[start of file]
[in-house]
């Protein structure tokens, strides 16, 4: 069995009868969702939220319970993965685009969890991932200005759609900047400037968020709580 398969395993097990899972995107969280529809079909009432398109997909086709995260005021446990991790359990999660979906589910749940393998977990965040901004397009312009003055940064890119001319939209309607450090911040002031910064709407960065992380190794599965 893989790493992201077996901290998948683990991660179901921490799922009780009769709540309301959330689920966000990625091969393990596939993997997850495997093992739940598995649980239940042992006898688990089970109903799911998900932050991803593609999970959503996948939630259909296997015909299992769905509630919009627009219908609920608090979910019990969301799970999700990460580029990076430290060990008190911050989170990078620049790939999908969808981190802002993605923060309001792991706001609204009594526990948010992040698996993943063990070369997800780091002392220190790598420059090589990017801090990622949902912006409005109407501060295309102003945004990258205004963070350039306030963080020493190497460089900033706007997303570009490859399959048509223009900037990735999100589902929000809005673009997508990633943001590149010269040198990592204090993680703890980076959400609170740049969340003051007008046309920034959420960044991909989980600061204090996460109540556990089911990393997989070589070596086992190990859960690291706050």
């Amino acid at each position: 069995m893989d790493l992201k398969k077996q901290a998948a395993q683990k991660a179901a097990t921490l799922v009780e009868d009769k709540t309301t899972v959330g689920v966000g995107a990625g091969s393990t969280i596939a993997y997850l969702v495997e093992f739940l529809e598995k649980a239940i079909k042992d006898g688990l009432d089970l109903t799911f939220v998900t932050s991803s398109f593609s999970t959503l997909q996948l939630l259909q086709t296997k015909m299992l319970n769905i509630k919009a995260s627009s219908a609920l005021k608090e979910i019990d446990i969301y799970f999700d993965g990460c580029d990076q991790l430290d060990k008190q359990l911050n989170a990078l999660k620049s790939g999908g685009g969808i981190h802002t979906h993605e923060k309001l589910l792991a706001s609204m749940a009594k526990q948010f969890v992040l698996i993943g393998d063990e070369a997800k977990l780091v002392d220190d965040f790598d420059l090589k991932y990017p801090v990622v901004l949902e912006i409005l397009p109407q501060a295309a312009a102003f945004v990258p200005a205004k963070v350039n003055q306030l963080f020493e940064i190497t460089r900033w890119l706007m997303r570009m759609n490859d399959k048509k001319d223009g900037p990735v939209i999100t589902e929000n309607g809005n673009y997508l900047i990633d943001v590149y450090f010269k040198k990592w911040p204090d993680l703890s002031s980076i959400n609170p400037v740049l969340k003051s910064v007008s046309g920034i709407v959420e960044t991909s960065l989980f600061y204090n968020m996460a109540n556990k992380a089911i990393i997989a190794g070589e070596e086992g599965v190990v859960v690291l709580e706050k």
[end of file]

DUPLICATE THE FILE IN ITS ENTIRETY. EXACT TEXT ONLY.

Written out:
[in-house]
């Protein structure tokens, strides 16, 4: 069995009868969702939220319970993965685009969890991932200005759609900047400037968020709580 398969395993097990899972995107969280529809079909009432398109997909086709995260005021446990991790359990999660979906589910749940393998977990965040901004397009312009003055940064890119001319939209309607450090911040002031910064709407960065992380190794599965 893989790493992201077996901290998948683990991660179901921490799922009780009769709540309301959330689920966000990625091969393990596939993997997850495997093992739940598995649980239940042992006898688990089970109903799911998900932050991803593609999970959503996948939630259909296997015909299992769905509630919009627009219908609920608090979910019990969301799970999700990460580029990076430290060990008190911050989170990078620049790939999908969808981190802002993605923060309001792991706001609204009594526990948010992040698996993943063990070369997800780091002392220190790598420059090589990017801090990622949902912006409005109407501060295309102003945004990258205004963070350039306030963080020493190497460089900033706007997303570009490859399959048509223009900037990735999100589902929000809005673009997508990633943001590149010269040198990592204090993680703890980076959400609170740049969340003051007008046309920034959420960044991909989980600061204090996460109540556990089911990393997989070589070596086992190990859960690291706050």
């Amino acid at each position: 069995m893989d790493l992201k398969k077996q901290a998948a395993q683990k991660a179901a097990t921490l799922v009780e009868d009769k709540t309301t899972v959330g689920v966000g995107a990625g091969s393990t969280i596939a993997y997850l969702v495997e093992f739940l529809e598995k649980a239940i079909k042992d006898g688990l009432d089970l109903t799911f939220v998900t932050s991803s398109f593609s999970t959503l997909q996948l939630l259909q086709t296997k015909m299992l319970n769905i509630k919009a995260s627009s219908a609920l005021k608090e979910i019990d446990i969301y799970f999700d993965g990460c580029d990076q991790l430290d060990k008190q359990l911050n989170a990078l999660k620049s790939g999908g685009g969808i981190h802002t979906h993605e923060k309001l589910l792991a706001s609204m749940a009594k526990q948010f969890v992040l698996i993943g393998d063990e070369a997800k977990l780091v002392d220190d965040f790598d420059l090589k991932y990017p801090v990622v901004l949902e912006i409005l397009p109407q501060a295309a312009a102003f945004v990258p200005a205004k963070v350039n003055q306030l963080f020493e940064i190497t460089r900033w890119l706007m997303r570009m759609n490859d399959k048509k001319d223009g900037p990735v939209i999100t589902e929000n309607g809005n673009y997508l900047i990633d943001v590149y450090f010269k040198k990592w911040p204090d993680l703890s002031s980076i959400n609170p400037v740049l969340k003051s910064v007008s046309g920034i709407v959420e960044t991909s960065l989980f600061y204090n968020m996460a109540n556990k992380a089911i990393i997989a190794g070589e070596e086992g599965v190990v859960v690291l709580e706050k």